HOPES of dualling the A64 and York’s outer ring road will be boosted by a new strategic transport plan for the North, a public meeting was told.

Transport for the North’s 30-year plan will give momentum to the campaign to upgrade the two routes by emphasising the benefits to the wider economy, said interim strategy director Jonathan Spruce.

He said the traditional system of assessment for road improvements was inherently biased in favour of roads in the south because of the greater volumes of traffic there than, for example, on the A64 between York and Scarborough, where high flows were seasonal.

He said the strategic plan could provide a counter argument about the importance to the economy of such upgrades. “We hope that by putting it in this wider economic context it gives more momentum behind these schemes,” he said.

“What we are saying is that that connection (the A64) and the A1237 (York outer ring road) is all part of the North’s economically important road network and you need to see it in the context of that long-term plan.

“How can investors go to Scarborough not knowing whether there is investment in the road and rail connections. This is a long term plan to keep that investment confidence.”

He also said that key routes in the York area, such as the outer ring road, A19, A59 and the A1079 down to the Humber ports should have access to the same sources of funding as the A64, as they were equally important parts of the road network.

Mr Spruce was speaking at a consultation event held on Monday, February 12, at the National Railway Museum in York about its plan, which was unveiled last month and outlines how transport connections across the North need to be transformed by 2050 to drive growth and close the economic gap between the region and the rest of England.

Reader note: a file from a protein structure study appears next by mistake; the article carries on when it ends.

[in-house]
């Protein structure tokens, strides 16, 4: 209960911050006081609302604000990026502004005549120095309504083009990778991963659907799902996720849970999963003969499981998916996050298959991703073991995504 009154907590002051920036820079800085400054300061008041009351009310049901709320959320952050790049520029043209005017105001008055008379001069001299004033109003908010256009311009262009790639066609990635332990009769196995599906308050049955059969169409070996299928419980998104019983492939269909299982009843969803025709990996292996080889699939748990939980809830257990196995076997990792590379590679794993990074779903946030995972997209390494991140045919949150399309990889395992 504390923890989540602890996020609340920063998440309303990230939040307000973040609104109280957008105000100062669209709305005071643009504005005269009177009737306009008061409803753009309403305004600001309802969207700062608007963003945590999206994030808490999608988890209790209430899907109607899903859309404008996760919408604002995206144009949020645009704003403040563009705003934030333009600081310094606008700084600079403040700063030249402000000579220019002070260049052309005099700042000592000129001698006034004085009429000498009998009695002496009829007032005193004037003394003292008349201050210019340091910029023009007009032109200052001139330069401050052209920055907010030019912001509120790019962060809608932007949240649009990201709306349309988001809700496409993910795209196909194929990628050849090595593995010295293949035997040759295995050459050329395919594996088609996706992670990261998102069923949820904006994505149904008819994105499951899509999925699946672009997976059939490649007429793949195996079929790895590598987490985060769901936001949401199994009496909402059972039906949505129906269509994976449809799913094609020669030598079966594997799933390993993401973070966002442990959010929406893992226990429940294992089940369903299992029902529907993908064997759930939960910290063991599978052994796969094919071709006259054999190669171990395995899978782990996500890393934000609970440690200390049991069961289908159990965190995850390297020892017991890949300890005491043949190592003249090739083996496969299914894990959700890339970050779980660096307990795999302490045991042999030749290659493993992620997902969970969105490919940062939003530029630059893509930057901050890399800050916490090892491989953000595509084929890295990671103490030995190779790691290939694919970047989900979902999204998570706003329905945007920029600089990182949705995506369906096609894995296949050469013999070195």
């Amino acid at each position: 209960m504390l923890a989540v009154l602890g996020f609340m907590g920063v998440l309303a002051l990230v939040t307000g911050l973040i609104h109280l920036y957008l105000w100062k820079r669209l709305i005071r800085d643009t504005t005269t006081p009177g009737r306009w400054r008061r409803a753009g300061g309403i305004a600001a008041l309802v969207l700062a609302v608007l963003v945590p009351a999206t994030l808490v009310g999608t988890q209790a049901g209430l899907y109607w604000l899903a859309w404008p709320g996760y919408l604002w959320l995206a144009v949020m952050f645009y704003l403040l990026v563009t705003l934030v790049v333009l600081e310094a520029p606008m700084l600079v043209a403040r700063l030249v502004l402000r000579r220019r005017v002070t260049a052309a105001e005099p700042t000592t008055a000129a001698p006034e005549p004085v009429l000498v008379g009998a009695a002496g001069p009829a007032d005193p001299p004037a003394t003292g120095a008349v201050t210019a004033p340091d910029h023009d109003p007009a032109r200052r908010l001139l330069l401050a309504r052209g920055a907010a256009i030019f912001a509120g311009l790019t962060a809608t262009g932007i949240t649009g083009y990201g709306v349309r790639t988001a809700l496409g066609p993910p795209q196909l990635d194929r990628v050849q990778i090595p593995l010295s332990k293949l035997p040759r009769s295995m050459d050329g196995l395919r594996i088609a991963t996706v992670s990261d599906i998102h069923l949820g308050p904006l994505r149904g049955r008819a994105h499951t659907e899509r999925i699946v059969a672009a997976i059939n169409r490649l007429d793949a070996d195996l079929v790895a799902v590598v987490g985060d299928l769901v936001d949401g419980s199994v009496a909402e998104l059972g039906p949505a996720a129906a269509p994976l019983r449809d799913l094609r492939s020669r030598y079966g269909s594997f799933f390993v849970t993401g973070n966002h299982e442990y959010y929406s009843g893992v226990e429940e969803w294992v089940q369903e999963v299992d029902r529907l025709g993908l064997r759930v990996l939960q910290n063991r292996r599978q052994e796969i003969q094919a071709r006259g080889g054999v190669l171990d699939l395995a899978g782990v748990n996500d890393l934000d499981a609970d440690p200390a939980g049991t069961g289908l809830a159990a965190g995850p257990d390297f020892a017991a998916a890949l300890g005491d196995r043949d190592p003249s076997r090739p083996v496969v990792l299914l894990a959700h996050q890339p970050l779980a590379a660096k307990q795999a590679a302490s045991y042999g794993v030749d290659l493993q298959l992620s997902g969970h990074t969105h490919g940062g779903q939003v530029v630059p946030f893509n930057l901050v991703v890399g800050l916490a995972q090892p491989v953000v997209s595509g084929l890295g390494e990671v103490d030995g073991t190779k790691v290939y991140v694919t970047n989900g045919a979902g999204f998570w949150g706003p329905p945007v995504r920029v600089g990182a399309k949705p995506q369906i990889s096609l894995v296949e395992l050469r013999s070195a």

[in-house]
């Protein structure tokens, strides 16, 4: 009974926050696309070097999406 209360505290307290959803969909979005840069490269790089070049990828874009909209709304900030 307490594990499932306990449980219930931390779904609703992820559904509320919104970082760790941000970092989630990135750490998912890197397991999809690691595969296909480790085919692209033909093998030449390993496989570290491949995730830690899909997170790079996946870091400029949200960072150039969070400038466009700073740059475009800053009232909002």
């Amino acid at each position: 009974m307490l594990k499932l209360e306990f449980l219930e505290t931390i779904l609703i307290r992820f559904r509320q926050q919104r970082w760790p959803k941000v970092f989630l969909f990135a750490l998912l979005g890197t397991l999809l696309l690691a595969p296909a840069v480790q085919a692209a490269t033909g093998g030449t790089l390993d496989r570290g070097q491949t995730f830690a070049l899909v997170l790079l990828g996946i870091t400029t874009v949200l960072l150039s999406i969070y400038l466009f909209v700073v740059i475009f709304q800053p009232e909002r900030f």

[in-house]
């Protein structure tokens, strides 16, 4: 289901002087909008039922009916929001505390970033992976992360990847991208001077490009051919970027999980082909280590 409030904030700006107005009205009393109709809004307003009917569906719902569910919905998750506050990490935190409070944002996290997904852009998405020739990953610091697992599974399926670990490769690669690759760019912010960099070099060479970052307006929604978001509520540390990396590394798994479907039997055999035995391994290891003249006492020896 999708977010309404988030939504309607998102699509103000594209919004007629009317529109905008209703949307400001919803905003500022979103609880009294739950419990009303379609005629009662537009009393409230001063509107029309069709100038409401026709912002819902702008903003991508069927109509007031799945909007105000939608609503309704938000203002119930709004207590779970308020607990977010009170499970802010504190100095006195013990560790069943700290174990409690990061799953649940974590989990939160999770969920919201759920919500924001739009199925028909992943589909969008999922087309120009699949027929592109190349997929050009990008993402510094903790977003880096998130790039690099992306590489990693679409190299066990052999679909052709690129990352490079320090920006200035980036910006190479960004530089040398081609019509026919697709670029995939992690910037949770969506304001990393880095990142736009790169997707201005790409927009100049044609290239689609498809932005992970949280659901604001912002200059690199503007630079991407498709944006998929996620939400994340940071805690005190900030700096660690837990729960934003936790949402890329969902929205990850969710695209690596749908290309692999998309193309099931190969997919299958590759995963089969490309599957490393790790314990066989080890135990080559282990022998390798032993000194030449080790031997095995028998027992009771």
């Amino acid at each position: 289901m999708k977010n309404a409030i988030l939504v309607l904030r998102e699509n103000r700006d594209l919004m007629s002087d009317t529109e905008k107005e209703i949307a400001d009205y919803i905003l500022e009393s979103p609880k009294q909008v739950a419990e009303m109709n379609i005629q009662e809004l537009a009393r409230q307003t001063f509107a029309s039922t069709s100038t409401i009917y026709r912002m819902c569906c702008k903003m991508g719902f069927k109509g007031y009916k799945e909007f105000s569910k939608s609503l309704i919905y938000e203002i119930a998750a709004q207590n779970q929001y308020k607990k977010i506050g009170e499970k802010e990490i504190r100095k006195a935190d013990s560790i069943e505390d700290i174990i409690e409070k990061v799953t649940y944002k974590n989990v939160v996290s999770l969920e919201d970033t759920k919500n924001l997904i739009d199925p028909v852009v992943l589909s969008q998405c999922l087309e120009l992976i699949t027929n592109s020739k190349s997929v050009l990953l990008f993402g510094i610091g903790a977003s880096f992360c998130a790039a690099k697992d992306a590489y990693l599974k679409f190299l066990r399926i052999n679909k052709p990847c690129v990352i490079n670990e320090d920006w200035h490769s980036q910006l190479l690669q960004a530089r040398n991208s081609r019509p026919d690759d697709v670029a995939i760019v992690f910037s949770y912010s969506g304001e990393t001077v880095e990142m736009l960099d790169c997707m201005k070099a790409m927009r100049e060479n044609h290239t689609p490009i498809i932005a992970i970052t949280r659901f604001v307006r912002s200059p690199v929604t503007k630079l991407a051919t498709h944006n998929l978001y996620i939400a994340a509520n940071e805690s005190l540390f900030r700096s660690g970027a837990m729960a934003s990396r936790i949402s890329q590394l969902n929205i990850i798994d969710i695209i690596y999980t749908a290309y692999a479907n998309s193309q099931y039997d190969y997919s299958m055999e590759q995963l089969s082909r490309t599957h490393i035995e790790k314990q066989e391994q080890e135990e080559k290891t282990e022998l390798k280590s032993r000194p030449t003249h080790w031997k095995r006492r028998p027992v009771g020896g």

Another key proposal, as reported by The Press last month, is a major upgrade of the rail network which would mean big cuts in rail journey times from York to other northern cities such as Manchester.

The Press’s Dual Them! campaign, calling for both the A64 and outer ring road to be turned into dual carriageways, was boosted in December when Highways England accepted the need for A64 dualling east of York and said four detailed options were being examined, while a £300,000 study is to examine the economic benefits from dualling the ring road.

Transport for the North is a partnership of civic and business leaders from across the region, whose plans must be formally considered by the Government when decisions about transport investment in the North are made. A final version of the plan will be published later in the year.